San Francisco, CA — A reveler accused of hurling a bottle at police during the World Series celebration last year was acquitted of all charges following a jury trial, San Francisco Public Defender Jeff Adachi announced today.

Jurors deliberated an hour Tuesday afternoon before finding Jusef Nathan, 34, not guilty of assault with a deadly weapon on a police officer and assault on a police officer with force likely to cause great bodily injury. The father and San Francisco native had been in jail since his Oct. 29 arrest, said his attorney, Deputy Public Defender Peter Santina.

Nathan was one of thousands of baseball fans who took to the streets to celebrate following the San Francisco Giants’ Oct. 28, 2012 World Series win. Just after midnight, an officer standing in a skirmish line at 16th and Mission streets saw a man in a dark jacket with gray stripes along the sleeves throw a bottle toward police. Though nobody was hit by the bottle, the officer reported hearing it shatter nearby.

Approximately 20 minutes later, the same police officer spotted Nathan, who was wearing a similar jacket, urinating against a building. Five officers descended on Nathan, tackling him to the ground and arresting him.

Two police officers took the stand during the weeklong trial, but contradicted each other, as well as their prior statements, when describing the bottle-thrower’s location and the details of his arrest. A grainy surveillance video told yet another story, showing the alleged assailant more than a half a block from where officers claimed he stood.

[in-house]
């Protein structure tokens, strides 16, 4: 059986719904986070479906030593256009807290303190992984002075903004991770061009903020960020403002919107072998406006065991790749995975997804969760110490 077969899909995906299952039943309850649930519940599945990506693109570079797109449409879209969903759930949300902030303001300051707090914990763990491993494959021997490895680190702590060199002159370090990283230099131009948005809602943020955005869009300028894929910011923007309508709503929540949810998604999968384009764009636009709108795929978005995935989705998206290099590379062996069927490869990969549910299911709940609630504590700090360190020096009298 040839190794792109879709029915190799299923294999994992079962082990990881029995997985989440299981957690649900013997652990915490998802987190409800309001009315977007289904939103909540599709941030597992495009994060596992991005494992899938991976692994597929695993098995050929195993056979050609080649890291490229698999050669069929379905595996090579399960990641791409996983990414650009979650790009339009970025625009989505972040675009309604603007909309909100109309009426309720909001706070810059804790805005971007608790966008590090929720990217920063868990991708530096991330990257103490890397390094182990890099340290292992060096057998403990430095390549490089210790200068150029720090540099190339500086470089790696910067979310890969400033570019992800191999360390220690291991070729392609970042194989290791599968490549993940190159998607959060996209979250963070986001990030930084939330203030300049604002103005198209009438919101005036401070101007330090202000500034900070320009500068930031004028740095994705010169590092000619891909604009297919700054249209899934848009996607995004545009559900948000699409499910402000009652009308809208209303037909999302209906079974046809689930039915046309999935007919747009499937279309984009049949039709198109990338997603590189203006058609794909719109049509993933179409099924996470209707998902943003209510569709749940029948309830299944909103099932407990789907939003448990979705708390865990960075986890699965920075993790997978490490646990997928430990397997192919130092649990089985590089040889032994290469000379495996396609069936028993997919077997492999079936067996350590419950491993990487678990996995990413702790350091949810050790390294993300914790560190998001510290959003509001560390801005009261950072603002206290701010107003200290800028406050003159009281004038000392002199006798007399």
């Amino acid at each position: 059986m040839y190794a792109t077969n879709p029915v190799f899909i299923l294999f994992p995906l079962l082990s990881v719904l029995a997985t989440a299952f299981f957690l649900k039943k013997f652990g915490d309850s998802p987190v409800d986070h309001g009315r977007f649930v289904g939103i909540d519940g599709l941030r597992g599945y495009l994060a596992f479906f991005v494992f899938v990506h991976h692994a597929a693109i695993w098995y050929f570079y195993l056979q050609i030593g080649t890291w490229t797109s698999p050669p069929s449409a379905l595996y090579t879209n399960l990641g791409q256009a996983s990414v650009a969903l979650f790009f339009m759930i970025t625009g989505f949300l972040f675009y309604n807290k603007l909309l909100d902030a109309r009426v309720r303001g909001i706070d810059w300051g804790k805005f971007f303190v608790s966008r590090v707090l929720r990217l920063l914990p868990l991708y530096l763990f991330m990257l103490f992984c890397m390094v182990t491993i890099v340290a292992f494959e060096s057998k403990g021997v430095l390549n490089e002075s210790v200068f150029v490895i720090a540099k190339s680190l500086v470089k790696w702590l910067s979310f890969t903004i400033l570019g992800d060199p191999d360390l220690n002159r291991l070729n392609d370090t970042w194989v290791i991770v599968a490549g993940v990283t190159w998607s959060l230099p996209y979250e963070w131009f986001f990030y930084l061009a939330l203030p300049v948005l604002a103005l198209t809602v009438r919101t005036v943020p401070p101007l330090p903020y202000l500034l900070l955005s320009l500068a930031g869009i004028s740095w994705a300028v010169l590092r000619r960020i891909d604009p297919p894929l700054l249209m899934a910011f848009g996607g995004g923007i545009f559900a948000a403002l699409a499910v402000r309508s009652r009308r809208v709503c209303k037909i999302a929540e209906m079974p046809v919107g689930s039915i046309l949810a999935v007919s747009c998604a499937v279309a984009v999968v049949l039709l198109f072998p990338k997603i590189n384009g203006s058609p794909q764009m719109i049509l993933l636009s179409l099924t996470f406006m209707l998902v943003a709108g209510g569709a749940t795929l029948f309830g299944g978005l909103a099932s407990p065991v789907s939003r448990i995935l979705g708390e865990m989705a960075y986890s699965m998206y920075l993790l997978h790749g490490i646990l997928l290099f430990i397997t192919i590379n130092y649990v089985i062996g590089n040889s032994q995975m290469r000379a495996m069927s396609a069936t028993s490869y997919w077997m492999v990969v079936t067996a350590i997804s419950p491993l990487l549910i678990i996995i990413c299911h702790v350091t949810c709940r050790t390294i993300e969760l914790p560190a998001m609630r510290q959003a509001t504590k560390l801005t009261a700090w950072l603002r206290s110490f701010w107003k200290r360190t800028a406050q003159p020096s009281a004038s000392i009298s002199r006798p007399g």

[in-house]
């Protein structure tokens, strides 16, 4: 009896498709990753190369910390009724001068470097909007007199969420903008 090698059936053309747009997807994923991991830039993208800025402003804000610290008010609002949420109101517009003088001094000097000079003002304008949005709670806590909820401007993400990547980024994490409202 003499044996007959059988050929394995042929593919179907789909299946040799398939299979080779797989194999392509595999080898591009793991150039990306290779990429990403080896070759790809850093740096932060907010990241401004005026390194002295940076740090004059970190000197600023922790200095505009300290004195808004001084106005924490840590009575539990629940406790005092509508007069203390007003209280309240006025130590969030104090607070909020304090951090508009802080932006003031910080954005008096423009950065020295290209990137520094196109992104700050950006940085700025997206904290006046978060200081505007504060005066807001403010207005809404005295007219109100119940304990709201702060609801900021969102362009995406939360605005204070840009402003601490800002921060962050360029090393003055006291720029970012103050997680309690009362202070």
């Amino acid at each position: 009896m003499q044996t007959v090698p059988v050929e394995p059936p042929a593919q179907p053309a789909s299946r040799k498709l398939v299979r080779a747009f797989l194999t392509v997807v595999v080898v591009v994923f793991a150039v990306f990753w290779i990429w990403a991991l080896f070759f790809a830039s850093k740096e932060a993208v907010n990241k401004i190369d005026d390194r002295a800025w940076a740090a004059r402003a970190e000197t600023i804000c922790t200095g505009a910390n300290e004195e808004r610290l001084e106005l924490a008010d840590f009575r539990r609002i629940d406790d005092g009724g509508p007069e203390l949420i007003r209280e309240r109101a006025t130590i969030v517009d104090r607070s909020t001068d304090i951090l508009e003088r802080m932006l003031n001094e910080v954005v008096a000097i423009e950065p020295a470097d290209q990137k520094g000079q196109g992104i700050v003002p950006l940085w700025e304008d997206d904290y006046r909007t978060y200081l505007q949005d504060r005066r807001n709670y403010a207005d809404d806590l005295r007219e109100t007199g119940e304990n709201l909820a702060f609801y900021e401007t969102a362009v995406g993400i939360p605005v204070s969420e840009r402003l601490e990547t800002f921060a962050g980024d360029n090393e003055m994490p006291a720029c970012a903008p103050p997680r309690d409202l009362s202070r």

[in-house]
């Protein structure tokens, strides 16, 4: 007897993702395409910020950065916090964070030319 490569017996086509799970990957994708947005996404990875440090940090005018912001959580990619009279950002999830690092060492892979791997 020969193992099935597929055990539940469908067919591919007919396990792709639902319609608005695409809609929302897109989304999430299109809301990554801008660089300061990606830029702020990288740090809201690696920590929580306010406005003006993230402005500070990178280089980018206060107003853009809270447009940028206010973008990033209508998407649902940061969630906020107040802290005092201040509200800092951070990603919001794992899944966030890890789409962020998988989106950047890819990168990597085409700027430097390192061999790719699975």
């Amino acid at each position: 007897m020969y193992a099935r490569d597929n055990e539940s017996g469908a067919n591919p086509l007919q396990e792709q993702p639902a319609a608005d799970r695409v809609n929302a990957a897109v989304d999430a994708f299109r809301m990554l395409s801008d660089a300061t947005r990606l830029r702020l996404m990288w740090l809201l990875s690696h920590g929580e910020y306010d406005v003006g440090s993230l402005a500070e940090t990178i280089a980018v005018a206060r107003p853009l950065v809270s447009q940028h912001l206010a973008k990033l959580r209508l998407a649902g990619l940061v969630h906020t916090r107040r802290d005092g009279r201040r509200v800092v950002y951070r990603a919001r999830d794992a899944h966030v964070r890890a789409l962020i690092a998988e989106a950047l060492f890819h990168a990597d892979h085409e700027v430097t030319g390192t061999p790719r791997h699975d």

An identification expert testified that police identification of Nathan was unreliable due to lighting conditions and distance, as well as the chaotic scene, in which police were dealing with multiple acts of vandalism and assault while trying to disperse the rowdy crowd.

“Not only were the officers’ descriptions and stories inconsistent, but it made no sense that Mr. Nathan would assault an officer, then return to the crime scene 20 minutes later to urinate,” Santina said.

Adachi said justice was served in the case.

“The jurors were able to ascertain that there was no reliable evidence against Mr. Nathan. It is tragic that this baseball fan, who wanted only to celebrate his home team’s historic win, spent eight months in jail for a crime he did not commit,” Adachi said.



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